Amandla Stenberg Sends Prayers to Baltimore, Condemns Police Brutality

Amandla Stenberg
Amandla Stenberg tweeted about the ongoing conflicts in Baltimore, Maryland. JB Lacroix/

Making her voice heard. Hunger Games star Amandla Stenberg took to Twitter on Monday, April 27, to weigh in on the ongoing conflict in Baltimore, Md.

The actress, 16, who has made a name for herself as a sharp and informed rising star, touched on the violence and conflict in the mid-Atlantic city. Baltimore is famously facing widespread unrest as protests take place across the metropolis in response to the death of 25-year-old resident Freddie Gray at the hands of police officers. 

"My prayers go out to all my brothers & sisters in Baltimore. This battle is hard but crucial. The revolutionary youth will change the world," Stenberg began, sending a message to those who are protesting. 

"Don't condemn our anger," she added. "Don't denounce our pain as savage. What's savage is the cruel inhumanity and brutality of the police. Condemn that."

baltimore riot clean-up at cvs
Jerald Miller helps clean up debris from a CVS pharmacy that was set on fire yesterday during rioting after the funeral of Freddie Gray, on April 28, 2015 in Baltimore Andrew Burton/Getty Images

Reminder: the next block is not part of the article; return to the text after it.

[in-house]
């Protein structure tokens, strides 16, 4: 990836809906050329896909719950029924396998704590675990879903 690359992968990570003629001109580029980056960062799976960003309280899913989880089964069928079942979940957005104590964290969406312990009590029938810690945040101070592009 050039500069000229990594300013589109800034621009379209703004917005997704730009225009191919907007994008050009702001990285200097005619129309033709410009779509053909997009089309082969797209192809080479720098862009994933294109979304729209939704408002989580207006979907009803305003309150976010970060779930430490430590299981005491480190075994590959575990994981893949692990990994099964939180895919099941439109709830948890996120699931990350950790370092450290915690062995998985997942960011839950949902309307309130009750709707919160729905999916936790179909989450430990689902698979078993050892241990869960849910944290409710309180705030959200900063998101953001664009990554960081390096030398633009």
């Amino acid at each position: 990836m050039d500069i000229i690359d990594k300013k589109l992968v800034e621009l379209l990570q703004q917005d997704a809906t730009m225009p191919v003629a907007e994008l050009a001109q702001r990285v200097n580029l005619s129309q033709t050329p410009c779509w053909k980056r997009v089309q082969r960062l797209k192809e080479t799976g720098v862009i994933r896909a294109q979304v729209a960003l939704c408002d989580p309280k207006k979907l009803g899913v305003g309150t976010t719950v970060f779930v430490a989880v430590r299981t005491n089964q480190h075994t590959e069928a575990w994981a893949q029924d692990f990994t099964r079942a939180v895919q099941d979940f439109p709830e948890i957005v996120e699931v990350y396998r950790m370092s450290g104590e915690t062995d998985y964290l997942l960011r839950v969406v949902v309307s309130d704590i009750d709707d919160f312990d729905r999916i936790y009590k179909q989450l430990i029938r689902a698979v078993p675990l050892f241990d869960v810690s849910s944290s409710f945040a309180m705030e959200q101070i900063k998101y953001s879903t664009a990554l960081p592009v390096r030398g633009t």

While many of the protests were peaceful, pockets of violence and rioting sprung out in the crowds and were highlighted by national television stations. Conversations continued from the coverage, as many saw the footage as an incomplete picture, while others took issue with the violence. 

Cedric the Entertainer spoke to the conflict, tweeting on Monday, "Hate to see Baltimore going thru what my hometown of Ferguson went thru. Change is necessary, but violence and destruction is not the answer."

Russell Simmons chimed in with a message of hope, writing, "Just came out of meditation + focused all of my energy towards letting the right path be illuminated for the city of Baltimore." 

Stenberg, who earned big-name credits as Rue in The Hunger Games, made headlines earlier this month when she spoke out on cultural appropriation. In a highly circulated video called "Don't Cash Crop on My Cornrows," the high school-aged star commented on the adopting of "black culture as a way of being edgy and gaining attention." 

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